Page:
[Alex’s birth records state:
“Head did not rotate, therefore traction applied to deliver shoulders as colour fetal head becoming cyanosed in appearance. Shoulders emerging transverse and were rotated to AP just prior to birth shoulders. Cord around neck loosely and pulled down. Blood taken for cord gases.”
Second midwife reported:
“Maternal contractions slowed in second stage. Cord loosely around neck. Baby white and flaccid at delivery. Cord cut and clamped. Active resus commenced – aspiration of airwards attended. HR 120 babe not breathing. Bag and mask at 6 lit/per min – babe slow to respond, flaccid, HR 126 irregular respirations, vigorous drying of babe and lower body covered to maintain temp. Babe took 3 1/2 minutes to establish regular respiration with flaccid tone. Apgars 4+6+9. Babe passed mec at delivery. Bruised face from delivery. Cord cut and clamped. Contact with both mum and dad.”]
No mention of the pre-birth cutting of a tight nuchal cord!?!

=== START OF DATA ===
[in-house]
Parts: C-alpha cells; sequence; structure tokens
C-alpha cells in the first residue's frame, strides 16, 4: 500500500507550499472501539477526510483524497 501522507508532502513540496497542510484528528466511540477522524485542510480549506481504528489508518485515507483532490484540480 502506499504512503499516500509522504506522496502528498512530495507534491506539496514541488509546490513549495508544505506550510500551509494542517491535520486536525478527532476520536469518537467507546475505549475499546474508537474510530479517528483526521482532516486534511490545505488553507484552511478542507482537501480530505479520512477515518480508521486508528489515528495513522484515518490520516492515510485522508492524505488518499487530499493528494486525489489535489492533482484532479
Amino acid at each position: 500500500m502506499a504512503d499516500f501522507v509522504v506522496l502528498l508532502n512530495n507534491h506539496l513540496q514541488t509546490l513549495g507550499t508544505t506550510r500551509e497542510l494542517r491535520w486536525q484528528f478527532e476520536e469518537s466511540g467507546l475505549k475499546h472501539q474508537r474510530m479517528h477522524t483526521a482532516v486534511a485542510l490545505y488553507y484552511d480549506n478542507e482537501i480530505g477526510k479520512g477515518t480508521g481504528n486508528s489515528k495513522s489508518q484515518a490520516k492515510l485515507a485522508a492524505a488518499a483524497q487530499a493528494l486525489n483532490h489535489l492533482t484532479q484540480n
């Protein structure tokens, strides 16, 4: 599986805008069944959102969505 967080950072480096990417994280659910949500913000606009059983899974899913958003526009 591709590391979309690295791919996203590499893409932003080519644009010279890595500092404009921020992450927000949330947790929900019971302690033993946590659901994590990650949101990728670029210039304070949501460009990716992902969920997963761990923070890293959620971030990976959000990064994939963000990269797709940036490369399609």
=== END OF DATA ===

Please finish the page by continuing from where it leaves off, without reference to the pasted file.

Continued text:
The events of my son’s birth are not captured in his birth records. When my son’s condition was reported to the doctors, there is a good chance they didn’t know he had a tight nuchal cord and was at risk of hypovolemia. Does this explain why he wasn’t checked or treated for anaemia?
I didn’t give birth to the placenta. After a short, spontaneous and natural labour, the pre-birth cord clamping had ‘terminated’ my attempt at natural birth and ‘pathologised’ the third stage of labour.
While other staff continued to work on Alex, I was asked to get on the bed for active management of the placenta.